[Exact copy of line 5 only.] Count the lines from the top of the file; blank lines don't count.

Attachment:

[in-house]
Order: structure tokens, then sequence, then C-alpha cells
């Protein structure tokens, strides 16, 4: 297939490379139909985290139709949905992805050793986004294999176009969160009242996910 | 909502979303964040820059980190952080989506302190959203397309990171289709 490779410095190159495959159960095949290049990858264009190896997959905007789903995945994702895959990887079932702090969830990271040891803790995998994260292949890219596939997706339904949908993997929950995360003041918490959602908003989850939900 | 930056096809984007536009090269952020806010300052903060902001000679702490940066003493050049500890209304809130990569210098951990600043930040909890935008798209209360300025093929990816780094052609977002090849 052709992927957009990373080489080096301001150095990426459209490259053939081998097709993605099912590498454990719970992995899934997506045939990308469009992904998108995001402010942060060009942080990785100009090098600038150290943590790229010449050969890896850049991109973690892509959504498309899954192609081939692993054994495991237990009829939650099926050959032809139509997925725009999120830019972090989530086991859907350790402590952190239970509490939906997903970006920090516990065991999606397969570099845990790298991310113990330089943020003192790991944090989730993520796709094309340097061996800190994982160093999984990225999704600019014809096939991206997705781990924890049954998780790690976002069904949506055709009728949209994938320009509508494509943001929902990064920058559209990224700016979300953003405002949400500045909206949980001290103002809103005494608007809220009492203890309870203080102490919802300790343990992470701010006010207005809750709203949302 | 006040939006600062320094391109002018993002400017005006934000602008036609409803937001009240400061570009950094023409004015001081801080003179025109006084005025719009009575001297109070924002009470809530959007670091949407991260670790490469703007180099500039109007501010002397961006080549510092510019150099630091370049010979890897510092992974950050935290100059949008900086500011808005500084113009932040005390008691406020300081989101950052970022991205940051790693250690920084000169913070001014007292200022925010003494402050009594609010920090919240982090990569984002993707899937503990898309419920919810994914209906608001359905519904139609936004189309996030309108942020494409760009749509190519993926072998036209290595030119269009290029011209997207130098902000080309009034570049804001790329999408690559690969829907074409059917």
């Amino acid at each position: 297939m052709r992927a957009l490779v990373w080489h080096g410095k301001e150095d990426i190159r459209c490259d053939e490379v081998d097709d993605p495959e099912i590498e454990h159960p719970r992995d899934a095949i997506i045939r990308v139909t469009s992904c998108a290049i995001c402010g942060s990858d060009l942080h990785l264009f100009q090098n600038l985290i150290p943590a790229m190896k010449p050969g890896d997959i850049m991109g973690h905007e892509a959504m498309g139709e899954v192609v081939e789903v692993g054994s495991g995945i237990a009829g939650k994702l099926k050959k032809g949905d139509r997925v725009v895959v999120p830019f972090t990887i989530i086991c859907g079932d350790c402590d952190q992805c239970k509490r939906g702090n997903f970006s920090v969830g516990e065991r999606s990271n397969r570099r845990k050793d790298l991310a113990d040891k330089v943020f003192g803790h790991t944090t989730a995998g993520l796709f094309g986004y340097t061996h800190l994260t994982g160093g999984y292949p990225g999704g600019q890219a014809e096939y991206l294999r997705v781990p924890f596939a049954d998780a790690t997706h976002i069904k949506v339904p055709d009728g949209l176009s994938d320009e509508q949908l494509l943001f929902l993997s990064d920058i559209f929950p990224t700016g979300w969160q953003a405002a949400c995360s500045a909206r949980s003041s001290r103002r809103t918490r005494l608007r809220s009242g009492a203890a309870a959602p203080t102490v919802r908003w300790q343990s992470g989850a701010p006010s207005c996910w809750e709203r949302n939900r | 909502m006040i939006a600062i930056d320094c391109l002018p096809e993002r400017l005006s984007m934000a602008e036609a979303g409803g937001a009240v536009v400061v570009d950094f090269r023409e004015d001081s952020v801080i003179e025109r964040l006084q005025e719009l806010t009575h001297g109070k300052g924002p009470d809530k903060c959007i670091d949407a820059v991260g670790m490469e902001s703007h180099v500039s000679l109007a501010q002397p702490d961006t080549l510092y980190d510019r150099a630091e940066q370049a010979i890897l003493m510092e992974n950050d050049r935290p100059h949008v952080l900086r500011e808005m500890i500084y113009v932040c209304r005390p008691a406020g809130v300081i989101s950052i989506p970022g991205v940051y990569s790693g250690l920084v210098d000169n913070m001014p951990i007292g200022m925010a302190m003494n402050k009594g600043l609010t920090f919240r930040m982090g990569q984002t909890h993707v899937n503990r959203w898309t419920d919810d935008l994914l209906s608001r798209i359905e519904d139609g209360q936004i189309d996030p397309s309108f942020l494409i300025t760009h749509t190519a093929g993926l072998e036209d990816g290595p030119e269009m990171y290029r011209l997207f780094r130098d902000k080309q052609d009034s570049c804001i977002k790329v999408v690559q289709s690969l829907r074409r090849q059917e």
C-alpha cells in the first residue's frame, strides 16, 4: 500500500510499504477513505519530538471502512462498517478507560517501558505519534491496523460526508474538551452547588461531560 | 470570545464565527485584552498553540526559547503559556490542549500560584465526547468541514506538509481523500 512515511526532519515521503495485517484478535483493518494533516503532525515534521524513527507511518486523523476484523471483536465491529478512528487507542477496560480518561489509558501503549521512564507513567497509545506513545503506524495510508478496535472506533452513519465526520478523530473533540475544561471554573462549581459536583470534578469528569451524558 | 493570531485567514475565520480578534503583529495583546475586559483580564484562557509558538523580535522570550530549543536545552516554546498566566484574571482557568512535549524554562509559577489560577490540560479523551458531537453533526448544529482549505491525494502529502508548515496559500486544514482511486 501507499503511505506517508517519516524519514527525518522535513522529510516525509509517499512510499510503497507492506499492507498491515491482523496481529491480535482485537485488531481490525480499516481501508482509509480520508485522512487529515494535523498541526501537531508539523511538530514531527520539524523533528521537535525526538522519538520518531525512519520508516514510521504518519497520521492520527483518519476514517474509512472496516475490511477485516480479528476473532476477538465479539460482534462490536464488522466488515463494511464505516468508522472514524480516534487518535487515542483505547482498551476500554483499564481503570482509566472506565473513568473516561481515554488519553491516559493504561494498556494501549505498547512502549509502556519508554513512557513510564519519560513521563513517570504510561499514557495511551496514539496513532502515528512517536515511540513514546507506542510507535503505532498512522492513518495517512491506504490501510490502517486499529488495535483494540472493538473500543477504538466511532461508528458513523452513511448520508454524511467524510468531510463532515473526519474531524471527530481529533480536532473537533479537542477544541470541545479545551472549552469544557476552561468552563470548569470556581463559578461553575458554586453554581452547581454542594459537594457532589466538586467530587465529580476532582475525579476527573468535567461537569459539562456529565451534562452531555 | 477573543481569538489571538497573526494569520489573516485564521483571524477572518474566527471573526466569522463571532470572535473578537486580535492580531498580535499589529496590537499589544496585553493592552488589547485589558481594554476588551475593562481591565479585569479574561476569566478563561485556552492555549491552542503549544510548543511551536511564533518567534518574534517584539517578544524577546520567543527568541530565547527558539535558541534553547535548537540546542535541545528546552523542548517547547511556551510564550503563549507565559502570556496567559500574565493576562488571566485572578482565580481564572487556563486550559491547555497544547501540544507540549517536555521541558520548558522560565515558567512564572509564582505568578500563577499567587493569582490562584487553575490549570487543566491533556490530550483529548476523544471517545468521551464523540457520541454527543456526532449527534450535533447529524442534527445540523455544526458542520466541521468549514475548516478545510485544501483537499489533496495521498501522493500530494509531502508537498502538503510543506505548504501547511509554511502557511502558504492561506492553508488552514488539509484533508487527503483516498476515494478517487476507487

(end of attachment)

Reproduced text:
C-alpha cells in the first residue's frame, strides 16, 4: 500500500510499504477513505519530538471502512462498517478507560517501558505519534491496523460526508474538551452547588461531560 | 470570545464565527485584552498553540526559547503559556490542549500560584465526547468541514506538509481523500 512515511526532519515521503495485517484478535483493518494533516503532525515534521524513527507511518486523523476484523471483536465491529478512528487507542477496560480518561489509558501503549521512564507513567497509545506513545503506524495510508478496535472506533452513519465526520478523530473533540475544561471554573462549581459536583470534578469528569451524558 | 493570531485567514475565520480578534503583529495583546475586559483580564484562557509558538523580535522570550530549543536545552516554546498566566484574571482557568512535549524554562509559577489560577490540560479523551458531537453533526448544529482549505491525494502529502508548515496559500486544514482511486 501507499503511505506517508517519516524519514527525518522535513522529510516525509509517499512510499510503497507492506499492507498491515491482523496481529491480535482485537485488531481490525480499516481501508482509509480520508485522512487529515494535523498541526501537531508539523511538530514531527520539524523533528521537535525526538522519538520518531525512519520508516514510521504518519497520521492520527483518519476514517474509512472496516475490511477485516480479528476473532476477538465479539460482534462490536464488522466488515463494511464505516468508522472514524480516534487518535487515542483505547482498551476500554483499564481503570482509566472506565473513568473516561481515554488519553491516559493504561494498556494501549505498547512502549509502556519508554513512557513510564519519560513521563513517570504510561499514557495511551496514539496513532502515528512517536515511540513514546507506542510507535503505532498512522492513518495517512491506504490501510490502517486499529488495535483494540472493538473500543477504538466511532461508528458513523452513511448520508454524511467524510468531510463532515473526519474531524471527530481529533480536532473537533479537542477544541470541545479545551472549552469544557476552561468552563470548569470556581463559578461553575458554586453554581452547581454542594459537594457532589466538586467530587465529580476532582475525579476527573468535567461537569459539562456529565451534562452531555 | 477573543481569538489571538497573526494569520489573516485564521483571524477572518474566527471573526466569522463571532470572535473578537486580535492580531498580535499589529496590537499589544496585553493592552488589547485589558481594554476588551475593562481591565479585569479574561476569566478563561485556552492555549491552542503549544510548543511551536511564533518567534518574534517584539517578544524577546520567543527568541530565547527558539535558541534553547535548537540546542535541545528546552523542548517547547511556551510564550503563549507565559502570556496567559500574565493576562488571566485572578482565580481564572487556563486550559491547555497544547501540544507540549517536555521541558520548558522560565515558567512564572509564582505568578500563577499567587493569582490562584487553575490549570487543566491533556490530550483529548476523544471517545468521551464523540457520541454527543456526532449527534450535533447529524442534527445540523455544526458542520466541521468549514475548516478545510485544501483537499489533496495521498501522493500530494509531502508537498502538503510543506505548504501547511509554511502557511502558504492561506492553508488552514488539509484533508487527503483516498476515494478517487476507487